He watches the rain. It is running down the window. He is thinking of a woman who is far away. He cannot remember ever thinking about anyone for as long as he thinks about this girl. Even so, his thoughts are like a silent movie; images without feeling or soundtrack. He is practicing being neutral. The phone rings. It is his ex-wife. She wants to change a night with the kids. “It’s fine,” he says.
She is apologising. “I’ll make it up to you.” He tells her again that it is OK; he had no plans for the night she wants to change. “I’ll take them an extra night next week,” she says. Then she is gone again and he returns to the window.
He wonders if his wife has a lover yet. Once the thought would have made him apprehensive, reignited the smouldering ash of his emotions after the affair. Something inside him has changed though. For the first time he imagines his wife happy with another man and there is a tiny feeling somewhere inside that he wants this. That he wants her to be happy again. “Weird,” he mutters to the emptiness but finds himself smiling. Part of that smile is for her, a bigger part for the fact of not feeling anything else; no fear, no anger, no hurt. It has been a long time since he felt so removed from her; felt that she cannot touch him anymore.
He reaches for his coffee, holds the mug in his palm feeling the warmth in his fingers. It strikes him dully that he did love his wife for a long time and that the feeling has gone; not even replaced with something close to love. It has just gone.
But where does love go? Not the love for ourselves but the love we feel for others. It fills our hearts then quickly or slowly it goes away. He had once read somewhere that the love we feel defines us more than the love we receive. He thinks about this for a while. Where love goes seems an unanswerable question and a little dangerous. He finds it strange that he has never thought of it before.
The woman occupying his thoughts spoke of love once or twice. It is a big word, she said. They were lying together on a Friday afternoon in Melbourne. Too big for this strange thing between the two of them, she meant. And he knew this was right in a way, in the normal way of the world. But something about love is small too, he thought, easily given, easily lost. His wife said to him once, “I love you but I’m not in love with you.” The thought of this makes him turn from the window.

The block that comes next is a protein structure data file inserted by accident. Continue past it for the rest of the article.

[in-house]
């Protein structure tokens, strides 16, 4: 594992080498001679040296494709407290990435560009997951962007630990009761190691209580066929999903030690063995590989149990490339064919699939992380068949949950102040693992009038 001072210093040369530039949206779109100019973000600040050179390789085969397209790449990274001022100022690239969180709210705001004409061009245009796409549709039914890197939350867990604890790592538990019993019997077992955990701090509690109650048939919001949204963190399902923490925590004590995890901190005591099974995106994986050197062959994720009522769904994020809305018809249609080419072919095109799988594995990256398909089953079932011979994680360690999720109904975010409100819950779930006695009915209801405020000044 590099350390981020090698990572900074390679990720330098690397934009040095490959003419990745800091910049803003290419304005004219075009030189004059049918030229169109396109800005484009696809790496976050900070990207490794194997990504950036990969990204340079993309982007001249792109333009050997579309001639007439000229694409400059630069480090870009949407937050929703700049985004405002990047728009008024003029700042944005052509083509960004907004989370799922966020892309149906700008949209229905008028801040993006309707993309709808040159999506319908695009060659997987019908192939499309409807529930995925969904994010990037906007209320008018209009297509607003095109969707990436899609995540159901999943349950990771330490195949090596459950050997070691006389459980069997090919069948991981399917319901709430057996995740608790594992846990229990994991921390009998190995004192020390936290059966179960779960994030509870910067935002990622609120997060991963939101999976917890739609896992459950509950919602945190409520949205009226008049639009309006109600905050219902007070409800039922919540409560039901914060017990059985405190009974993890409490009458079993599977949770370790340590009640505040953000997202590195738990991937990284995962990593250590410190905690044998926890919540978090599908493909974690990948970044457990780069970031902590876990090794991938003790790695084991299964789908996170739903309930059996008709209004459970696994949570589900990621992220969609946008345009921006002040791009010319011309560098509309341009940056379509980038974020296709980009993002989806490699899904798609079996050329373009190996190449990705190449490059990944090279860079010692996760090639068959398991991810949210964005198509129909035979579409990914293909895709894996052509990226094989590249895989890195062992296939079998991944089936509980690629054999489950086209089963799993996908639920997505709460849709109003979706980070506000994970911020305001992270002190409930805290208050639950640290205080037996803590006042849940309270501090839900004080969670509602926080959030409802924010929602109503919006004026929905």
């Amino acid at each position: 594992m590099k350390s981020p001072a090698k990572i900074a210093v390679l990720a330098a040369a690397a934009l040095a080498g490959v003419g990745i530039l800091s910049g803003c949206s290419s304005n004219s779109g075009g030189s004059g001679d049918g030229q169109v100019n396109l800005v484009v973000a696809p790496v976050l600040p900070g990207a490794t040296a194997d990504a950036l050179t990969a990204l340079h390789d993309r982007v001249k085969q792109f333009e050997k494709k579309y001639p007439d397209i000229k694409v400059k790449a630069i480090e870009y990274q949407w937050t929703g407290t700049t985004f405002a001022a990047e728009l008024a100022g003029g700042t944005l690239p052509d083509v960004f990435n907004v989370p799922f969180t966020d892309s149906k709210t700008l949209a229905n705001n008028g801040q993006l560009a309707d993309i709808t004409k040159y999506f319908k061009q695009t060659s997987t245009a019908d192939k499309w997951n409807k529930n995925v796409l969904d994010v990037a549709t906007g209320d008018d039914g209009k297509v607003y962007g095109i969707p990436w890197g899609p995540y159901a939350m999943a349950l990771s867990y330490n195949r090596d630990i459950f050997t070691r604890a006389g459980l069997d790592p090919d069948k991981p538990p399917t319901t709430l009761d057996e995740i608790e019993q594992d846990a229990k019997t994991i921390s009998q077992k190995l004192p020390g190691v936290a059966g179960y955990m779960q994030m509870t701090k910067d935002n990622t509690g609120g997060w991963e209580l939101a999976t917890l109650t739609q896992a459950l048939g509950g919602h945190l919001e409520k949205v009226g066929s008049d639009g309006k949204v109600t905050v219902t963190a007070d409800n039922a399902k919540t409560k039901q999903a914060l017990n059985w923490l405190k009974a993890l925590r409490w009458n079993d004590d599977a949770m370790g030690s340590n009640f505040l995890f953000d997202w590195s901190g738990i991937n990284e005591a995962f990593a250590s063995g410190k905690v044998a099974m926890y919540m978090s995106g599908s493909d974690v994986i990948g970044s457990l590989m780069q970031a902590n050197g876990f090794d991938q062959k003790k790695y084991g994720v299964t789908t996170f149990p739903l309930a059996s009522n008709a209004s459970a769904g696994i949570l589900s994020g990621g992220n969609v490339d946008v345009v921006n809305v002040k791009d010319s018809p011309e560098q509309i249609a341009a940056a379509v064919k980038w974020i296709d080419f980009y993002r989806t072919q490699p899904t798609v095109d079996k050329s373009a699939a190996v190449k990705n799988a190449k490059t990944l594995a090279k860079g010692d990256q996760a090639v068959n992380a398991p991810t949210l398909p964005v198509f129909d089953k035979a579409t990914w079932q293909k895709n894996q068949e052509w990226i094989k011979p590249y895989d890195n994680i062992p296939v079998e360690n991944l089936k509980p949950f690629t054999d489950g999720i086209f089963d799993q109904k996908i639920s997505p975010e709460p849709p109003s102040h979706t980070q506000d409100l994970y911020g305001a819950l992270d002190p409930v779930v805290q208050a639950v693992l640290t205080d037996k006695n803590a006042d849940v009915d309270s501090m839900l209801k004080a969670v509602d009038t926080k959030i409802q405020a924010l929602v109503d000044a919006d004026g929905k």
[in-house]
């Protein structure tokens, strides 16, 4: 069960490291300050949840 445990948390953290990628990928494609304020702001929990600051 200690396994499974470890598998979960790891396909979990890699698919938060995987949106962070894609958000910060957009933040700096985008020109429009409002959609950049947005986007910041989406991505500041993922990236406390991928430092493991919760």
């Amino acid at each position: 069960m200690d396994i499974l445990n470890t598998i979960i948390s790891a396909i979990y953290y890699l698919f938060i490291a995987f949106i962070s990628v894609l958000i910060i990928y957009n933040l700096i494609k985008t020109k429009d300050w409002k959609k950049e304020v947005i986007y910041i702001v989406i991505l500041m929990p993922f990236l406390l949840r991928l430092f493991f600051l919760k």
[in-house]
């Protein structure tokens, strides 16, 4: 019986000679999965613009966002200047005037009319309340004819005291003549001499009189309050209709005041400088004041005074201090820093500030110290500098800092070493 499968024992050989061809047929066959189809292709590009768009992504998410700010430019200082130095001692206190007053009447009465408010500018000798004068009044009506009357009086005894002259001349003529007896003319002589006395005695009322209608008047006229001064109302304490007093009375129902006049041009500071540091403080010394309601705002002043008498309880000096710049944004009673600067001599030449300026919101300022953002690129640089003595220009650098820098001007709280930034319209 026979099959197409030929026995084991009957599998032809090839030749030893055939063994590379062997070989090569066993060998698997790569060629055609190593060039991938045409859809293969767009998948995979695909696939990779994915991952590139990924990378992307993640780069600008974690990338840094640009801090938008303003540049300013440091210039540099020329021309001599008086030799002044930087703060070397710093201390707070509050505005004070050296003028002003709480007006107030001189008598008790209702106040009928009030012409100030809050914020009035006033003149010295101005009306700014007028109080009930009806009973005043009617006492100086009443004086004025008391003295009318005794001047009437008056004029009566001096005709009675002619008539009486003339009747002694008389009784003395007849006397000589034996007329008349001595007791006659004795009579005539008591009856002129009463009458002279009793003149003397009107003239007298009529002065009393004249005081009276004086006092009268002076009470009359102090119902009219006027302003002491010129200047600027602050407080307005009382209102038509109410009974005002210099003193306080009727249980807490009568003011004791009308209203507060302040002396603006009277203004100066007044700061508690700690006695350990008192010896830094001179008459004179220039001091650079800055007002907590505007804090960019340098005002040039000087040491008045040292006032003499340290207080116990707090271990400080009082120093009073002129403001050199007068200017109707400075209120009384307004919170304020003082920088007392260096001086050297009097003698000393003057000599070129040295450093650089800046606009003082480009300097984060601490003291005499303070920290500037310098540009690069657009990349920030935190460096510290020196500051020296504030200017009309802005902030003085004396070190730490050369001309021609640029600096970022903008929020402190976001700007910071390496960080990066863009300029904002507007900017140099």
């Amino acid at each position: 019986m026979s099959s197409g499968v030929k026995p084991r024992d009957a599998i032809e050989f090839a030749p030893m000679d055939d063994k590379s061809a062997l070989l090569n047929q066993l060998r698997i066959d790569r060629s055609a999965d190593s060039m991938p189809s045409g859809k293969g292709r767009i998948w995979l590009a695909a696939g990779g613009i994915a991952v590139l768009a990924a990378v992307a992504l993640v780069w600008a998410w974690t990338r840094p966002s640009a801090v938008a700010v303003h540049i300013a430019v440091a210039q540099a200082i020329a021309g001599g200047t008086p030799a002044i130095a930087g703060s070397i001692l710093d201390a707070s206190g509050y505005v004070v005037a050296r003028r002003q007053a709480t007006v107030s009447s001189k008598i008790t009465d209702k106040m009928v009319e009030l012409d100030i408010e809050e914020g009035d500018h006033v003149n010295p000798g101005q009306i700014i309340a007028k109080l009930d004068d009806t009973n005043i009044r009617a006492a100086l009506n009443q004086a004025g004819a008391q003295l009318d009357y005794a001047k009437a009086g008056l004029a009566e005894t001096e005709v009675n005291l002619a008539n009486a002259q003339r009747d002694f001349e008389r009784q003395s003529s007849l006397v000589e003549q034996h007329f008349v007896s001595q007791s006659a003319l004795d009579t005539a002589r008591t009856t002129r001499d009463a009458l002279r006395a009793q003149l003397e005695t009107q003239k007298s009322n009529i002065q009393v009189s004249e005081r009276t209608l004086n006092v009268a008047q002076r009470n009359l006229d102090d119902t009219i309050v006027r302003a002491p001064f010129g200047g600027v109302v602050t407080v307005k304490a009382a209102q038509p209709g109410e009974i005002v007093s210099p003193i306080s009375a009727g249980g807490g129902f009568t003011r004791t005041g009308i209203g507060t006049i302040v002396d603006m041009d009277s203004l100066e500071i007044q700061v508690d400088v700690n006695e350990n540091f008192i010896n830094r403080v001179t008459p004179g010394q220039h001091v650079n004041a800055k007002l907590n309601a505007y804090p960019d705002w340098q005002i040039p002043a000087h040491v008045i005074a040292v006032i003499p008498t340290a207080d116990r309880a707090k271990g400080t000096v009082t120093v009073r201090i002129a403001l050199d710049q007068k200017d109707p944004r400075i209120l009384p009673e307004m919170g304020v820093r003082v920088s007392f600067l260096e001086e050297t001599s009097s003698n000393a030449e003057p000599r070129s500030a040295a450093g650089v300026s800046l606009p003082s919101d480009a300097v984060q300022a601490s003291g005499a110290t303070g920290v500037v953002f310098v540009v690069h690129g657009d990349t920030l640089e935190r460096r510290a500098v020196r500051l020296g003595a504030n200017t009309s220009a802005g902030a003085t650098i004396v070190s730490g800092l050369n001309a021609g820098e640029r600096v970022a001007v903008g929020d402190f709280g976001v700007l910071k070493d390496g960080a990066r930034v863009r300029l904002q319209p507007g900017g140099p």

He mentally shifts away from this time; this time he tells no one about. Increasingly he will not even tell himself that story. But now he remembers that at the time of the affair, he never once hated his wife; not even her lover. He thought he understood love then; that it can be a cruel, spoiling thing and yet almost impossible to resist. He had, early in their relationship, loved his wife so much that it had made him crazy at times. And then it made him calm and good. But in a long, dangerous, despairing drive South on the day he found out about the affair it was the knowledge of the unassailable nature of love that almost destroyed him.
He is a lot of things but he is rarely dishonest with himself. He knows that somewhere in the morass of their feelings for each other, he had stopped being someone his wife needed. He knew it then and he spent four wasted years trying to discover the key again. He avoids thinking about that time now because he did not like what he remained long after her love for another man had gone. And he does not want to be that person again, lost to himself.
He switches his mind to the sad-eyed lady thousands of miles away. He thinks about her hands. He remembers her crooked smile and the way she looks up at him sometimes with a look he can’t fathom for meaning. She is beautiful and she does not believe she is beautiful. Lying in bed in the late afternoon he had stroked her bare breast and shoulder and listened to her talking. He was filled with the wonder of another human being, so mysterious, like a planet. It made him believe in the beauty of the world again.
“Shit,” he murmurs and turns up the music. “You are a sentimental fool.” But he knows that he has never been sentimental. Inside him there is a faint stirring. His heart is making room for someone else. He is not altogether happy about this; sometimes feels nervous, sometimes sick. But he knows it is happening.
The rain keeps pouring. He feels uneasy, has felt uneasy for weeks. Part of him knows they will meet again, part of him believes this will never happen. There is a rumble in the distance. He holds his palm against the cool glass of the window. Somewhere a car swishes along the flooded highway and he wonders where it is going.